The plaintiff was paid in full for his services to March 15, 1921, the period covered by the original contract. The controversy arises out of the provisions of the second contract. The plaintiff contends that he produced a machine which, in accordance with the contract, the defendant was bound to accept and use, and that it should account to him for the royalties accruing to him under the contract, and pay him $75 a week for every week in which they were less than $75, during the "period of five years from . . . August 4, 1920." It is the contention of the defendant that the plaintiff failed to invent and perfect the machine as called for by the contract, and therefore the company is not liable in this action for damages for alleged breach of the contract. The case was referred to an auditor who found in accordance with the contention of the defendant. Afterwards, at the trial in the Superior Court, the jury returned a verdict in favor of the plaintiff. The defendant excepted to the refusal of the
trial judge to direct a verdict in its favor, to his refusal to give certain requests for rulings, and to parts of the charge. The judge reported the case to this court. It was agreed that if the plaintiff was not entitled to recover any damages accruing after the date of the writ, the verdict, if for the plaintiff, should be limited to $1.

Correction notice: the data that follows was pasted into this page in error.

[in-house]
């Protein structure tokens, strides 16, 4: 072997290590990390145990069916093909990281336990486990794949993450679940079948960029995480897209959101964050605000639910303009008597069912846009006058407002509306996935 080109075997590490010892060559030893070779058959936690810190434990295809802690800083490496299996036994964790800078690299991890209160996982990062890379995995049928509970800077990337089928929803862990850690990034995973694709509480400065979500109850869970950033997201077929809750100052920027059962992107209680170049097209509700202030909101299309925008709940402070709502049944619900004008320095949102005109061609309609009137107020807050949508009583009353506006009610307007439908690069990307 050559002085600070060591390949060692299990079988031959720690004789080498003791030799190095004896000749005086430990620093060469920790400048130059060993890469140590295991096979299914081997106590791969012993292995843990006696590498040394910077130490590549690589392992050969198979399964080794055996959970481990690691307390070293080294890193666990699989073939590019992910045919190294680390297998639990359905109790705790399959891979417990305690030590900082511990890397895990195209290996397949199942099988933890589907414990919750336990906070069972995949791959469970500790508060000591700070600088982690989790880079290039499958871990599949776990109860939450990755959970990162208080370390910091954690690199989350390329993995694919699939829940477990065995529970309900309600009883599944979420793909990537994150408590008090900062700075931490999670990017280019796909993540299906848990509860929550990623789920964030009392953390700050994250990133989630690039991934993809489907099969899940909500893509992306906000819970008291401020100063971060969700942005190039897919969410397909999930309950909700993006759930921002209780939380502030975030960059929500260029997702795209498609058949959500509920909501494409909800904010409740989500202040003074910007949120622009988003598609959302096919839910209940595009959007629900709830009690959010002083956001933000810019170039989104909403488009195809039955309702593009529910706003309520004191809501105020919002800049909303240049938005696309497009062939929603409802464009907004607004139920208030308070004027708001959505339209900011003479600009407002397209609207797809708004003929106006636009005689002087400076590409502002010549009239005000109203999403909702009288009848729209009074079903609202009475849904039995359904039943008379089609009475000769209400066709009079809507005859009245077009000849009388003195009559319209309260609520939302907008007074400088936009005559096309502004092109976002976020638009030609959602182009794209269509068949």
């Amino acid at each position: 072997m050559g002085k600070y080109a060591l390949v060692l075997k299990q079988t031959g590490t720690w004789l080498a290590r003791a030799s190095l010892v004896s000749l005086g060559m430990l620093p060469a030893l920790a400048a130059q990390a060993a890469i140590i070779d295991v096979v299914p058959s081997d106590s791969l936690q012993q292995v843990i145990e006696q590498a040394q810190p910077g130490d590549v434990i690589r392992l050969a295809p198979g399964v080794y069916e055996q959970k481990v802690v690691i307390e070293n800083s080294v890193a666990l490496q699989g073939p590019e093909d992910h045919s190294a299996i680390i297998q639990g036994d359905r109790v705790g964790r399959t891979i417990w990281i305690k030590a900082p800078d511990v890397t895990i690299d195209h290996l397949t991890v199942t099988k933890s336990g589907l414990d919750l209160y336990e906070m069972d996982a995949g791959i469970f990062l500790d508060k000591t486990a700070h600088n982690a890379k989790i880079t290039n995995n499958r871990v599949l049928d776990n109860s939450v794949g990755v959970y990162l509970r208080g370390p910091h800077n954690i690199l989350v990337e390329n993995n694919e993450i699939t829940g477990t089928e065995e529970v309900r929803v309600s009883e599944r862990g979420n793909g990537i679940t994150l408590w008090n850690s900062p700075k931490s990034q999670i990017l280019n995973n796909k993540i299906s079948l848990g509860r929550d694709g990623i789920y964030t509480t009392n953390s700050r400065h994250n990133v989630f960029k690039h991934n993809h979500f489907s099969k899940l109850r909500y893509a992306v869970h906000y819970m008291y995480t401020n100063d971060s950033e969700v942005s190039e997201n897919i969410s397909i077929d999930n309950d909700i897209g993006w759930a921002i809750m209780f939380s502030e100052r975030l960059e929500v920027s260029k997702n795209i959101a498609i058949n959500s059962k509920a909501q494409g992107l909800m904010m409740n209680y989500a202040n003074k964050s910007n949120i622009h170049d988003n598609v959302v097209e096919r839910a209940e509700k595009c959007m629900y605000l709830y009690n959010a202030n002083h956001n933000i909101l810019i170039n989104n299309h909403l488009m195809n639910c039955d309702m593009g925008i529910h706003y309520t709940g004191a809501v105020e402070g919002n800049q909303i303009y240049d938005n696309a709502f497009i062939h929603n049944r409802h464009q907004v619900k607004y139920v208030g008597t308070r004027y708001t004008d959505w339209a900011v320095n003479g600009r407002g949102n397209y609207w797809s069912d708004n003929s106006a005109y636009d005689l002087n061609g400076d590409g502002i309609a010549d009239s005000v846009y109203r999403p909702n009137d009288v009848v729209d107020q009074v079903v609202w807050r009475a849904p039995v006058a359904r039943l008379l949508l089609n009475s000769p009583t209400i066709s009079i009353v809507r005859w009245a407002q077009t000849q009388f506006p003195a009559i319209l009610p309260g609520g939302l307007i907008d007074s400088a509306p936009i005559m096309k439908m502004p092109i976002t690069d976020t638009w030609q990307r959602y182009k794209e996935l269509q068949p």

The evidence showed that the work done by the plaintiff in the construction of the machine was performed in the defendant's factory with materials furnished by the defendant; that the machine was completed about October 1, 1920. The authority of the officers of the corporation to make the contract is not raised. The evidence submitted to the jury, besides the auditor's report, consisted of the testimony of several witnesses. It was conflicting, the principal question in dispute being whether the plaintiff had performed his contract "to invent and perfect a new die casting machine for making aluminum heels." The issue presented was one of fact and we cannot say that as matter of law the conclusion reached by the jury in favor of the plaintiff was unwarranted.